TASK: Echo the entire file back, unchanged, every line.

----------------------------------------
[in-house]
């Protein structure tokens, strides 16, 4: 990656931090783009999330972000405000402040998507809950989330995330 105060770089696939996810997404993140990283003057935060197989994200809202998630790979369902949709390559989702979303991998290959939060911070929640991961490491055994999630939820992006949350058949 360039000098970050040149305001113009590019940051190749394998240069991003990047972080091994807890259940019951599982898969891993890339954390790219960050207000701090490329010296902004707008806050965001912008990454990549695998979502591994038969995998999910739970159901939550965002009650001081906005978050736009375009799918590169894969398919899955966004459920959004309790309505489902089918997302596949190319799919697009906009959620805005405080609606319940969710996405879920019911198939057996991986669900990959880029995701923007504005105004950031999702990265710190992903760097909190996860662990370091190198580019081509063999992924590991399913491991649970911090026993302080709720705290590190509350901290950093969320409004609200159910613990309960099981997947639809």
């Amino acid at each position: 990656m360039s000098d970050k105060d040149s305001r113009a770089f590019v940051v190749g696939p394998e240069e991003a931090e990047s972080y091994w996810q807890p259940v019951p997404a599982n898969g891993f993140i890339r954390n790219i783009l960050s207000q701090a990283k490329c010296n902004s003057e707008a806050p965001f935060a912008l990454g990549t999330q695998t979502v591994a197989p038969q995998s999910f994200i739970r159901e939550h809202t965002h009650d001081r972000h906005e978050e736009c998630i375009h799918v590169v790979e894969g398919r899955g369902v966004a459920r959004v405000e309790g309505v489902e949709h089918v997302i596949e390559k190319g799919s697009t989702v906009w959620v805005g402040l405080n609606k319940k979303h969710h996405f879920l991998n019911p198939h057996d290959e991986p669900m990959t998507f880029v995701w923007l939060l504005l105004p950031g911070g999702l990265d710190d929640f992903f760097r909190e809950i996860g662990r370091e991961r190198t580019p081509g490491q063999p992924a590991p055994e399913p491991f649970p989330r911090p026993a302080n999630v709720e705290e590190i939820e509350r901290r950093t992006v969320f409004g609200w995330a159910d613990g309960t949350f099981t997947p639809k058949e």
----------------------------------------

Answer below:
[in-house]
């Protein structure tokens, strides 16, 4: 990656931090783009999330972000405000402040998507809950989330995330 105060770089696939996810997404993140990283003057935060197989994200809202998630790979369902949709390559989702979303991998290959939060911070929640991961490491055994999630939820992006949350058949 360039000098970050040149305001113009590019940051190749394998240069991003990047972080091994807890259940019951599982898969891993890339954390790219960050207000701090490329010296902004707008806050965001912008990454990549695998979502591994038969995998999910739970159901939550965002009650001081906005978050736009375009799918590169894969398919899955966004459920959004309790309505489902089918997302596949190319799919697009906009959620805005405080609606319940969710996405879920019911198939057996991986669900990959880029995701923007504005105004950031999702990265710190992903760097909190996860662990370091190198580019081509063999992924590991399913491991649970911090026993302080709720705290590190509350901290950093969320409004609200159910613990309960099981997947639809």
């Amino acid at each position: 990656m360039s000098d970050k105060d040149s305001r113009a770089f590019v940051v190749g696939p394998e240069e991003a931090e990047s972080y091994w996810q807890p259940v019951p997404a599982n898969g891993f993140i890339r954390n790219i783009l960050s207000q701090a990283k490329c010296n902004s003057e707008a806050p965001f935060a912008l990454g990549t999330q695998t979502v591994a197989p038969q995998s999910f994200i739970r159901e939550h809202t965002h009650d001081r972000h906005e978050e736009c998630i375009h799918v590169v790979e894969g398919r899955g369902v966004a459920r959004v405000e309790g309505v489902e949709h089918v997302i596949e390559k190319g799919s697009t989702v906009w959620v805005g402040l405080n609606k319940k979303h969710h996405f879920l991998n019911p198939h057996d290959e991986p669900m990959t998507f880029v995701w923007l939060l504005l105004p950031g911070g999702l990265d710190d929640f992903f760097r909190e809950i996860g662990r370091e991961r190198t580019p081509g490491q063999p992924a590991p055994e399913p491991f649970p989330r911090p026993a302080n999630v709720e705290e590190i939820e509350r901290r950093t992006v969320f409004g609200w995330a159910d613990g309960t949350f099981t997947p639809k058949e």